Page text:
They expected death from bullets, shells, torpedoes and even at the teeth of sharks, but they could not have anticipated this monster from the sea. With the barest of noises it came up from the primordial depths, an arcing tentacle dotted with razor-sharp suckers and neatly plucked a sailor from the safety of his raft, dragging him screaming down into the black ocean.

What’s great about this terror is the mystery — yeah, we think we’ve seen it all, walked everywhere on this globe, but the fact remains that there ARE mysteries, horrors we can’t even comprehend. Those measurements you see, are just pieces of the puzzle, fragments of the whole. No giant squid has even been captured, or even seen. They are like dreams … no, fever dreams, nightmares, schizophrenic monsters living down in the deepest, darkest parts of our world. They live, they hunt, they … wait.

Maybe, when they feel its time, they’ll let us see them. But, by then, it’ll be too late.


The last little avenue on this Lovecraftian trip is short, kind of innocent, but with an angle that I’m sure the Great Old Ones would appreciate.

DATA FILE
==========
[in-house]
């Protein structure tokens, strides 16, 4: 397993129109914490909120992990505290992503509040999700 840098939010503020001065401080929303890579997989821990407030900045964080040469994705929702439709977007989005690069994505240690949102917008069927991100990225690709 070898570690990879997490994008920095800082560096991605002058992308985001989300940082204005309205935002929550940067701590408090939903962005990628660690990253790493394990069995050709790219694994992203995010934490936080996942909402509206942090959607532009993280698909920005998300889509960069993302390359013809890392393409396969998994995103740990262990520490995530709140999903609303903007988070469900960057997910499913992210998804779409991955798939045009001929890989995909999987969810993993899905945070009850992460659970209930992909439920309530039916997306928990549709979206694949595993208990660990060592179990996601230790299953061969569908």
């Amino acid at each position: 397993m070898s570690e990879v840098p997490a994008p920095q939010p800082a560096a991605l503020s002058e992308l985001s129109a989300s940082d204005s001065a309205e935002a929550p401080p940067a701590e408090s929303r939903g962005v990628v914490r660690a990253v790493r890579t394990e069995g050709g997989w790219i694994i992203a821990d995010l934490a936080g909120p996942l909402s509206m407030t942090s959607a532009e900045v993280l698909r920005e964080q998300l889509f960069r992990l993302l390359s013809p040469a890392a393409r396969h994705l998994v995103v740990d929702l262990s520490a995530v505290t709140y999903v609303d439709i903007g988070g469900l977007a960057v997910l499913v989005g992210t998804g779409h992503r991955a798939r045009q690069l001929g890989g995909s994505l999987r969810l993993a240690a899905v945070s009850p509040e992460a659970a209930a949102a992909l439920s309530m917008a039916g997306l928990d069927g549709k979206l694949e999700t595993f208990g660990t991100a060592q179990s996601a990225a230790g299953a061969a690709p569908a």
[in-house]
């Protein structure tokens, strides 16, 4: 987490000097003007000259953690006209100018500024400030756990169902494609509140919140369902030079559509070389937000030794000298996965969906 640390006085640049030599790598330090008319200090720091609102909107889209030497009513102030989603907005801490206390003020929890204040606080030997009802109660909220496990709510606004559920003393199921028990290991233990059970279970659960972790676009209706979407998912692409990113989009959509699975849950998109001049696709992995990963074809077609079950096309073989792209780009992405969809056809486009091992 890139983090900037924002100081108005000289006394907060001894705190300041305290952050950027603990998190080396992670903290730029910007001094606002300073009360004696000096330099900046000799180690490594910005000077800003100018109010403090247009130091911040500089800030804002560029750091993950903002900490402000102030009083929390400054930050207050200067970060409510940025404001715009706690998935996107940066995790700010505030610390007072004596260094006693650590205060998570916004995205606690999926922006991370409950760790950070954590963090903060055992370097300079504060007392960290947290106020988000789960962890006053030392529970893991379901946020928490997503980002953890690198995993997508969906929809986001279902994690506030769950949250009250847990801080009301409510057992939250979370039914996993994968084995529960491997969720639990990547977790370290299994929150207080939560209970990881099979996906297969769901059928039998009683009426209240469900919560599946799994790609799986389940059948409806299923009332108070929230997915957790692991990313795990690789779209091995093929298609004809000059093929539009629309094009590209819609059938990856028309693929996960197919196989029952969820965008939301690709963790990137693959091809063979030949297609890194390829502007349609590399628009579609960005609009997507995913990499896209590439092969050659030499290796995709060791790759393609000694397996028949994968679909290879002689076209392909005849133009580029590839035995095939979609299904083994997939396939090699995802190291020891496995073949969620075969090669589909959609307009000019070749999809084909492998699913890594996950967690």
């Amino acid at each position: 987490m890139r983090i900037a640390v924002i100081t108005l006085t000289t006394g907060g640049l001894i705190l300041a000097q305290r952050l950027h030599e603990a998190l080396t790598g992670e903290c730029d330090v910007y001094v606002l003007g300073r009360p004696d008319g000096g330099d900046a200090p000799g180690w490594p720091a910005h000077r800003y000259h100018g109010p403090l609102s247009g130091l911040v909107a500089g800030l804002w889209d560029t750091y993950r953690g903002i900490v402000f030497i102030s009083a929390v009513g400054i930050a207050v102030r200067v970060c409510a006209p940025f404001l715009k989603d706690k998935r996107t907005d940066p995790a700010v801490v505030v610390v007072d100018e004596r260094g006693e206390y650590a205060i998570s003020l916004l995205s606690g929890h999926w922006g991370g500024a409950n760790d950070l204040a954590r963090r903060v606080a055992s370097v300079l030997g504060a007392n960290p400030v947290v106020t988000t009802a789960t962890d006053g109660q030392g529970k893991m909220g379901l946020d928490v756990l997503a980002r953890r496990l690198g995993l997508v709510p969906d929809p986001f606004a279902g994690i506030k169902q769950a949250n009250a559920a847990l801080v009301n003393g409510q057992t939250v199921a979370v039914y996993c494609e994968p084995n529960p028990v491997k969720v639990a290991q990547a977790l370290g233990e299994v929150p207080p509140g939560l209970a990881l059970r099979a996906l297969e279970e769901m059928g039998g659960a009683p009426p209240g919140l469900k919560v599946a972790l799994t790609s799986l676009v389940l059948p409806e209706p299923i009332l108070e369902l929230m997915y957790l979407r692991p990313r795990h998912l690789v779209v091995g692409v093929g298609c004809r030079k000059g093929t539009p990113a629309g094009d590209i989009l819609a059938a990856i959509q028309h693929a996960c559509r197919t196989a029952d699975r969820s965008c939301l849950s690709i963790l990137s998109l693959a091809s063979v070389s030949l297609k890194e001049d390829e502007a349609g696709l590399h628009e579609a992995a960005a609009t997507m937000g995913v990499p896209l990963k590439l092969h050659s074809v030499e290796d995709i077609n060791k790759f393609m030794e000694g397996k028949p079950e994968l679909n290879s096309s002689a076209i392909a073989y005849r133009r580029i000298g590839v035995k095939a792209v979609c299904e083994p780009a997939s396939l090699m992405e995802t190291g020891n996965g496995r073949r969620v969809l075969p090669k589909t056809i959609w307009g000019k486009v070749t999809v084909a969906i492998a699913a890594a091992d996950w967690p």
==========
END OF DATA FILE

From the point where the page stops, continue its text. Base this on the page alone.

It starts with an innocent question: What is the largest single organism alive on the earth?

Alive rules out the thunder lizards — which were creatures of nightmare all on their own. The obvious answers, quickly: not elephants, not sperm whales, not blue whales. In fact, according to some, the largest organism on this planet doesn’t live in the seas at all.

It lives in Michigan.

Under the dark, warm soil, slowly moving, expanding outwards, it lives. Patience isn’t something that humans really understand — for us it’s waiting a day, maybe a week, sometimes years. But for this creature of the loam, of the deep, primeval forest, patience is measured on a scale that shatters our childish time frame.

Numbers again — but in this case delivering more than hyperbole ever could: it weighs something like 200,000 pounds and covers more than 1.6 million square feet of dark, wooded forest. Living just a few inches under the surface, it methodically expands outward, one tiny part at a time. This single huge fungus, this lattice of the third kingdom, understands patience — this monstrous mushroom comprehends the real way a battle is fought.

Both of them hide, hiding in the dark — with shimmering eyes or glacial progress. Meanwhile we hustle and bustle, deluded into thinking we are masters of this globe.

Yes, both of them lurk — waiting ….

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Posted by on Thursday, December 15th, 2005. Filed under Lifestyle. You can follow any responses to this entry through the RSS 2.0. You can leave a response or trackback to this entry